use-icon

HOW TO USE THE DICTIONARY

Learn what the dictionary tells you about words.

Get Started Now!

Some compound words (like bus rapid transit, dog whistle, or identity theft) don’t appear on the drop-down list when you enter them into the search window. If a compound term doesn’t appear in the drop-down list, try entering the term into the search window and then hit the search button (instead of the “enter” key). Alternatively, begin searches for compound terms with a quotation mark.

use-icon

THE USAGE PANEL

The Usage Panel is a group of nearly 200 prominent scholars, creative writers, journalists, diplomats, and others in occupations requiring mastery of language. The Panelists are surveyed annually to gauge the acceptability of particular usages and grammatical constructions.

The Panelists

puzzle-icon

NEED HELP SOLVING A CROSSWORD PUZZLE?

Go to our Crossword Puzzle Solver and type in the letters that you know, and the Solver will produce a list of possible solutions.

open-icon

INTERESTED IN DICTIONARIES?

Check out the Dictionary Society of North America at http://www.dictionarysociety.com

open-icon

AMERICAN HERITAGE DICTIONARY APP

The new American Heritage Dictionary app is now available for iOS and Android.

scroll-icon

INDO-EUROPEAN & SEMITIC ROOTS APPENDICES

Thousands of entries in the dictionary include etymologies that trace their origins back to reconstructed proto-languages. You can obtain more information about these forms in our online appendices:

Indo-European Roots

Semitic Roots

The Indo-European appendix covers nearly half of the Indo-European roots that have left their mark on English words. A more complete treatment of Indo-European roots and the English words derived from them is available in our Dictionary of Indo-European Roots.

open-icon

OPEN DICTIONARY PROJECT

Share your ideas for new words and new meanings of old words!

Start Sharing Now!

100-words-icon

See word lists from the best-selling 100 Words Series!

Find out more!

ear 1 (îr)
Share:
n.
1. Anatomy
a. The vertebrate organ of hearing, responsible for maintaining equilibrium as well as sensing sound and divided in mammals into the external ear, the middle ear, and the inner ear.
b. The part of this organ that is externally visible.
2. An invertebrate organ analogous to the mammalian ear.
3. The sense of hearing:a sound that grates on the ear.
4. Sensitivity or receptiveness to sound, especially:
a. Sharpness or refinement of hearing:a singer with a good ear for harmony.
b. The ability to play a passage of music solely from hearing it:plays the piano by ear.
c. Responsiveness to the sounds or forms of spoken language:a writer with a good ear for dialogue; has an ear for foreign languages.
5. Sympathetic or favorable attention:"[The president] wavers between the two positions, depending on who last had his ear"(Joseph C. Harsch).
6. Something resembling the external ear in position or shape, especially:
a. A flexible tuft of feathers located above the eyes of certain birds, such as owls, that functions in visual communication but not in hearing.Also called ear tuft.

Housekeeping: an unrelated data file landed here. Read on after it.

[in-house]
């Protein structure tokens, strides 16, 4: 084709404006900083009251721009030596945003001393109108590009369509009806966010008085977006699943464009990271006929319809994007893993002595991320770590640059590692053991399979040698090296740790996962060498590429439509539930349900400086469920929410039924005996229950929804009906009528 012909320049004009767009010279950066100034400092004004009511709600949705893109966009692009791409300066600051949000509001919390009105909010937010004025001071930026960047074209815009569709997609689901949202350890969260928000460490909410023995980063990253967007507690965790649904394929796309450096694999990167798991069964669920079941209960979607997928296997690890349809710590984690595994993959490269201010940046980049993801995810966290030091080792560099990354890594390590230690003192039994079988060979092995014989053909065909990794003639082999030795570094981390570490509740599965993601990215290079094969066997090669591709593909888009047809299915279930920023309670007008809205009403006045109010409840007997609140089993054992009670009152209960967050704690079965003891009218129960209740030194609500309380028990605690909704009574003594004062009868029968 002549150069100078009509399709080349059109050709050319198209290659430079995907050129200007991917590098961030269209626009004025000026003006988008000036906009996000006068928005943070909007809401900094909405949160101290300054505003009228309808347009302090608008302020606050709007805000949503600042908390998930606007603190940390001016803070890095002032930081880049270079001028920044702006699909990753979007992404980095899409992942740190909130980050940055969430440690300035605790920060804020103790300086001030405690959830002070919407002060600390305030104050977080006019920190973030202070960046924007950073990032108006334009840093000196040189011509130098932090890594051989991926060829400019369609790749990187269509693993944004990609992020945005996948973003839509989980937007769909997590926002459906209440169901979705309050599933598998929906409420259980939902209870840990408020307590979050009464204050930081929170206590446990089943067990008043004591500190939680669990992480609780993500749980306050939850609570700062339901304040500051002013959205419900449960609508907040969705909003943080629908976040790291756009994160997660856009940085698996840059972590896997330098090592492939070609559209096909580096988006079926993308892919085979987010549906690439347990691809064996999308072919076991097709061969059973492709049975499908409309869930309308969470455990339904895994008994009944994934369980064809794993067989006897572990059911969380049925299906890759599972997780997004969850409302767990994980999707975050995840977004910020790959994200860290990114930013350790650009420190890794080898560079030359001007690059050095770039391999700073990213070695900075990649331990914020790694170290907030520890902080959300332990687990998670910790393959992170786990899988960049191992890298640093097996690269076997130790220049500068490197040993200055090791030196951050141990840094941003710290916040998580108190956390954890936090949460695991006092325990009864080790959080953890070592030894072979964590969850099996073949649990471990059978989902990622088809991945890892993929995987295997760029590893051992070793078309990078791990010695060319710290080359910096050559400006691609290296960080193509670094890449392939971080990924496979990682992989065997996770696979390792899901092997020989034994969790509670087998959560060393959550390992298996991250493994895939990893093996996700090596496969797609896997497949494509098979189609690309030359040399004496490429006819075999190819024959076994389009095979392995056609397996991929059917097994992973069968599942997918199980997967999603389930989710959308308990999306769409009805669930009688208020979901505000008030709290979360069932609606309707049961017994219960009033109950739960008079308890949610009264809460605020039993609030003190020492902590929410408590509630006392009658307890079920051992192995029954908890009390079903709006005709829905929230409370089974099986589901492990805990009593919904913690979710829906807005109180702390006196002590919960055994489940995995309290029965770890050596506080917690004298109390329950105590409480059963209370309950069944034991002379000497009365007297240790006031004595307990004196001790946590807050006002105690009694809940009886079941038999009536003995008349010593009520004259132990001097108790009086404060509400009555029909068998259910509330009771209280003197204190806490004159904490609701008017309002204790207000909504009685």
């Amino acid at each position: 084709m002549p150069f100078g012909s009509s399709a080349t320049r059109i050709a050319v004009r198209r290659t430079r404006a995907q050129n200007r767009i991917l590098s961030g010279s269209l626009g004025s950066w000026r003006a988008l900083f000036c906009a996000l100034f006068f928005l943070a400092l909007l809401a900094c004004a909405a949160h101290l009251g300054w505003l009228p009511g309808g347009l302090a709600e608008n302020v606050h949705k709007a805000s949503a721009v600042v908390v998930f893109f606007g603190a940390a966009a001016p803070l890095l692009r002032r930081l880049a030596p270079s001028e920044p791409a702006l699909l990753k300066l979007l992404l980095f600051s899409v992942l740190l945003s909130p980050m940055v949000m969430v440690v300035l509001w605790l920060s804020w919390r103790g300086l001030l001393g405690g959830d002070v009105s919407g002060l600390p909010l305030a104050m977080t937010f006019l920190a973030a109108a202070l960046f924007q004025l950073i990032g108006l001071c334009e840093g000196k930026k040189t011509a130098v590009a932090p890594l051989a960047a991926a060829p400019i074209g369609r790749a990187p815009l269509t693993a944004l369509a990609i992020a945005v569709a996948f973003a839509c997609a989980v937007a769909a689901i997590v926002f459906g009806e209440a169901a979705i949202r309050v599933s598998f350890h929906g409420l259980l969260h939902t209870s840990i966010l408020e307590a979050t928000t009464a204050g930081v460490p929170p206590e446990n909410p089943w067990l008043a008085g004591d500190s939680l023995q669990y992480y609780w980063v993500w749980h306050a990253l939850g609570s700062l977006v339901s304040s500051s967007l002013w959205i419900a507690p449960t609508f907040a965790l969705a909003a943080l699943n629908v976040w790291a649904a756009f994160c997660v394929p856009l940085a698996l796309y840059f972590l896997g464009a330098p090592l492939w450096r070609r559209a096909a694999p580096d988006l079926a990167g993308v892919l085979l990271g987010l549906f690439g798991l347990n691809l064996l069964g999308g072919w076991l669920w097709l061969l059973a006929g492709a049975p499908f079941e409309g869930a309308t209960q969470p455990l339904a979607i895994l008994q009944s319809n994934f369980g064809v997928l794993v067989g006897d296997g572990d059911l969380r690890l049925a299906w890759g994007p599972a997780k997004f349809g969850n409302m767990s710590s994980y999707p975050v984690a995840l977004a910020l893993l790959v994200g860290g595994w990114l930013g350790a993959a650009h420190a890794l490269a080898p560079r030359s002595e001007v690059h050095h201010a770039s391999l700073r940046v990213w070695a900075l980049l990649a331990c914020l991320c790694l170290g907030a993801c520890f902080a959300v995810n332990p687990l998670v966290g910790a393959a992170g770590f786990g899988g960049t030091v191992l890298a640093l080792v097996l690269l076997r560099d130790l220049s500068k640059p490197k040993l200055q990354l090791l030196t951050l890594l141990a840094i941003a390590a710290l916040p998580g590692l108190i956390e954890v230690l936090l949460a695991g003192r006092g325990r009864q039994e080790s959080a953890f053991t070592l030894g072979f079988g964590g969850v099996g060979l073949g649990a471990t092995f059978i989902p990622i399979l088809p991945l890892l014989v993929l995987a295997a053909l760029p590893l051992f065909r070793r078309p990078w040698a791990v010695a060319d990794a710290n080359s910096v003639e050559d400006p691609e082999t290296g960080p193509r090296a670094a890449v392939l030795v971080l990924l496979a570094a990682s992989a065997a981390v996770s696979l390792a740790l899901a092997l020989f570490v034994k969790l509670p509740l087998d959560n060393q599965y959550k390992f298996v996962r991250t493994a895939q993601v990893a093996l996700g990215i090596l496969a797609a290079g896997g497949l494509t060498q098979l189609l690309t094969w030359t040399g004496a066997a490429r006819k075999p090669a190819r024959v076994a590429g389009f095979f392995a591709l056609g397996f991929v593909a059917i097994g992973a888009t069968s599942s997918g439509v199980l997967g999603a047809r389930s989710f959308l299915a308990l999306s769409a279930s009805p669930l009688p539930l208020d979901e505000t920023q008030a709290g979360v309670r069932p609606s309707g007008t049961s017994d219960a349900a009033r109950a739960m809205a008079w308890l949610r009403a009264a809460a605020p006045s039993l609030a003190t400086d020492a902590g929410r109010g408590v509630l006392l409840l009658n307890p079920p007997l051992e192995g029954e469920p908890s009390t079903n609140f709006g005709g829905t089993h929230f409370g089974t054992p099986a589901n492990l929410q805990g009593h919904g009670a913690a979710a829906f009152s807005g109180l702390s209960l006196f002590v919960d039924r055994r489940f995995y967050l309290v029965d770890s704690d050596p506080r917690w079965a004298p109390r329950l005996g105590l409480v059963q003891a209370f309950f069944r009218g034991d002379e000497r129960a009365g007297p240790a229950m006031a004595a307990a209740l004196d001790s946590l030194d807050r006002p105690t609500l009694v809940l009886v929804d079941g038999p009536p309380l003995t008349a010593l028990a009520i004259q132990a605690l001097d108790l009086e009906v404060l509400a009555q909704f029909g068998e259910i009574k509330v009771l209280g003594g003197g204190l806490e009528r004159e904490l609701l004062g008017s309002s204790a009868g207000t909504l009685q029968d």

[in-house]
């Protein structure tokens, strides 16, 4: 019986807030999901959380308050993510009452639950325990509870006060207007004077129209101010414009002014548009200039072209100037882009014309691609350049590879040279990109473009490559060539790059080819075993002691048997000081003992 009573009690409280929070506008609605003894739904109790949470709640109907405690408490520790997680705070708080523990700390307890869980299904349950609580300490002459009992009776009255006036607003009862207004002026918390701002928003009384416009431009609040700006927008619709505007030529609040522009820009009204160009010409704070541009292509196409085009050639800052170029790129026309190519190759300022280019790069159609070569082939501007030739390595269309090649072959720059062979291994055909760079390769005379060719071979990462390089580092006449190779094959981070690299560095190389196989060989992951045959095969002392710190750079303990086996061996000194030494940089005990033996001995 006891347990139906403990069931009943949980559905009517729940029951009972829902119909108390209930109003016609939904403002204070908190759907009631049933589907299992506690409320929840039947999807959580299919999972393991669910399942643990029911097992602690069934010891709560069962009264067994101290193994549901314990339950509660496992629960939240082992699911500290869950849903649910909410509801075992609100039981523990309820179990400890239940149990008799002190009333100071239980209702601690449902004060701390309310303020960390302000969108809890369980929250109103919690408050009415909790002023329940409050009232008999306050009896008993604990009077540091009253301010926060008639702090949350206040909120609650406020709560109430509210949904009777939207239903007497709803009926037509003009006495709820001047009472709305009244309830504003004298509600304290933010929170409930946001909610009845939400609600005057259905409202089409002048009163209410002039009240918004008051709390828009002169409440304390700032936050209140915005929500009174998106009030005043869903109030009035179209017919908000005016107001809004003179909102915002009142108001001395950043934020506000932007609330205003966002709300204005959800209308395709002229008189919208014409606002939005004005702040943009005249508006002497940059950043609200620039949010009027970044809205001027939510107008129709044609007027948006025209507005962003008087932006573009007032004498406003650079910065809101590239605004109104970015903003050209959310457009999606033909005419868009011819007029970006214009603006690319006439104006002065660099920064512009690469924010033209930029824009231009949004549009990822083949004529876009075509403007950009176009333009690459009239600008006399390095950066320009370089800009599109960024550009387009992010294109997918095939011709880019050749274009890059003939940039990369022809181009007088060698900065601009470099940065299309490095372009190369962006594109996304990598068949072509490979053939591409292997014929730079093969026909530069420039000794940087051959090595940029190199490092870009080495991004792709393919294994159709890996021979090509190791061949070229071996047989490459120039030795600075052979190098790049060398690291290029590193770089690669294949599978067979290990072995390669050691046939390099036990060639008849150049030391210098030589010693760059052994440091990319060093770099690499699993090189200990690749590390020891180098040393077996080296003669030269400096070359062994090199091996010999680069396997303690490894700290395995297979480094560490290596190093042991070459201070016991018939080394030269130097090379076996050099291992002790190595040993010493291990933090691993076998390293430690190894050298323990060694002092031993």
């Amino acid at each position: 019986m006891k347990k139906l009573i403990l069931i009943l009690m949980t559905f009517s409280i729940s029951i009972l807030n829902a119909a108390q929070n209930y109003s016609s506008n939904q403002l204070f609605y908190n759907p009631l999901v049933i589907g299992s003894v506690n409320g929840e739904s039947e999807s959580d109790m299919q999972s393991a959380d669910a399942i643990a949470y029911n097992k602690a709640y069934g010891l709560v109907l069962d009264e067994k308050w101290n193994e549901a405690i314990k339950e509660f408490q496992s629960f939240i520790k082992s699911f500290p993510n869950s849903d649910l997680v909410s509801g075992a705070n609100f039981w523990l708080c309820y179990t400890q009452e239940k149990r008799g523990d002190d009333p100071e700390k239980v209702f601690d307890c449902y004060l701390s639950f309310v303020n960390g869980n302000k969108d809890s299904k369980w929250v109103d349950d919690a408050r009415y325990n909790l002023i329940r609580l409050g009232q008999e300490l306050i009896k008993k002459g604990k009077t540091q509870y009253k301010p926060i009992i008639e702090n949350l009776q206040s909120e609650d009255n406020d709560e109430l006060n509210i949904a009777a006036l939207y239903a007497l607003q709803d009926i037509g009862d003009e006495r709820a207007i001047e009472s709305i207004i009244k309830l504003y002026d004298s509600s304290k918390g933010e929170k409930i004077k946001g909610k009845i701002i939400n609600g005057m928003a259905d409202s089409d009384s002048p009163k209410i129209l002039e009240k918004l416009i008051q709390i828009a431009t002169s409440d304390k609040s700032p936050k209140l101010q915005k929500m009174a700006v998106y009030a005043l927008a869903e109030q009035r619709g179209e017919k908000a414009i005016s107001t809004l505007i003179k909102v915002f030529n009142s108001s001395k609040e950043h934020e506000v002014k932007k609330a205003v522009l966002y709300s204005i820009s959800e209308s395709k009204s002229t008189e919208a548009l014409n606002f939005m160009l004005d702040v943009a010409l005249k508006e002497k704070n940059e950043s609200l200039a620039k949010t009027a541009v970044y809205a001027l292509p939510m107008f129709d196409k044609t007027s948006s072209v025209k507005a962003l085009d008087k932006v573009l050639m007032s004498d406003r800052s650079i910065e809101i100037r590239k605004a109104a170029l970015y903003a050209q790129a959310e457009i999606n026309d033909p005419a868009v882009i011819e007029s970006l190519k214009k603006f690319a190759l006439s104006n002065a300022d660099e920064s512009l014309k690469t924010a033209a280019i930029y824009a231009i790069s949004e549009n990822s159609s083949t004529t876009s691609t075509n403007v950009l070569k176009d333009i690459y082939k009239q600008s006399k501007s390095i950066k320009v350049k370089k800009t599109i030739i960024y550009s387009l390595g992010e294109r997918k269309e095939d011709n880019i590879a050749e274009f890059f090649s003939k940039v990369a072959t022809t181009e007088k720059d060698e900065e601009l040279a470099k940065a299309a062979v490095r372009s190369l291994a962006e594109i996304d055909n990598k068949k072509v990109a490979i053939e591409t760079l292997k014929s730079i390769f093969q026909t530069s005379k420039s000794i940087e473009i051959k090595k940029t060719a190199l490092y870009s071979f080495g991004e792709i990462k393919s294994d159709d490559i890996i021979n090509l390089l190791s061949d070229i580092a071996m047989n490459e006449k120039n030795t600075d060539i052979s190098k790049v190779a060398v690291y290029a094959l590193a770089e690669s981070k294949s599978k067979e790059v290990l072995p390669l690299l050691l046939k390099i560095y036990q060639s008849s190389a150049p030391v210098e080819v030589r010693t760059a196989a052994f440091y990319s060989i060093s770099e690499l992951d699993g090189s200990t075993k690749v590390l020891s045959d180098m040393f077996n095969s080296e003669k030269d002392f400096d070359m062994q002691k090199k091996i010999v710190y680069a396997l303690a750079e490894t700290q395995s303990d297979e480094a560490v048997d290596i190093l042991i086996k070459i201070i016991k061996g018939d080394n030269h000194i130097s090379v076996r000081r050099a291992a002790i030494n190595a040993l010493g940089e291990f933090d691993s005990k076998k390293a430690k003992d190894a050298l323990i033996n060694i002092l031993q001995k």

b. A projecting handle, as on a vase or pitcher.
7. A small box in the upper corner of the page in a newspaper or periodical that contains a printed notice, such as promotional material or weather information.
8. earsInformal Headphones.
Idioms:
all ears
Acutely attentive:Tell your storywe're all ears!
coming out of (one's) ears
In more than adequate amounts; overabundant.
give/lendan ear
To pay close attention; listen attentively.
have/keepan ear to the ground
To be on the watch for new trends or information.
in one ear and out the other
Without any influence or effect; unheeded:His mind was made up, so my arguments went in one ear and out the other.
onits/someone'sear
In a state of amazement, excitement, or uproar:a controversial movie that set the film industry on its ear.
up to (one's) ears
Deeply involved or occupied fully:I'm up to my ears in work.

[Middle Englishere, fromOld Englisheare; see ous- in the Appendix of Indo-European roots.]

earlessadj.
(click for a larger image)
ear1
top: a human ear
A. auricle
B. semicircular canals
C. cochlea
D. cochlear nerve
E. Eustachian tube
F. eardrum
G. ear canal
bottom: on a pitcher
(click for a larger image)
ear1

The American Heritage® Dictionary of the English Language, Fifth Edition copyright ©2017 by Houghton Mifflin Harcourt Publishing Company. All rights reserved.
 
ear 2 (îr)
Share:
n.
The seed-bearing spike of a cereal plant, such as corn.
intr.v. eared, ear·ing, ears
To form or grow ears.

[Middle English ere, from Old English ēar; see ak- in the Appendix of Indo-European roots.]

The American Heritage® Dictionary of the English Language, Fifth Edition copyright ©2017 by Houghton Mifflin Harcourt Publishing Company. All rights reserved.
 

This website is best viewed in Chrome, Firefox, Microsoft Edge, or Safari. Some characters in pronunciations and etymologies cannot be displayed properly in Internet Explorer.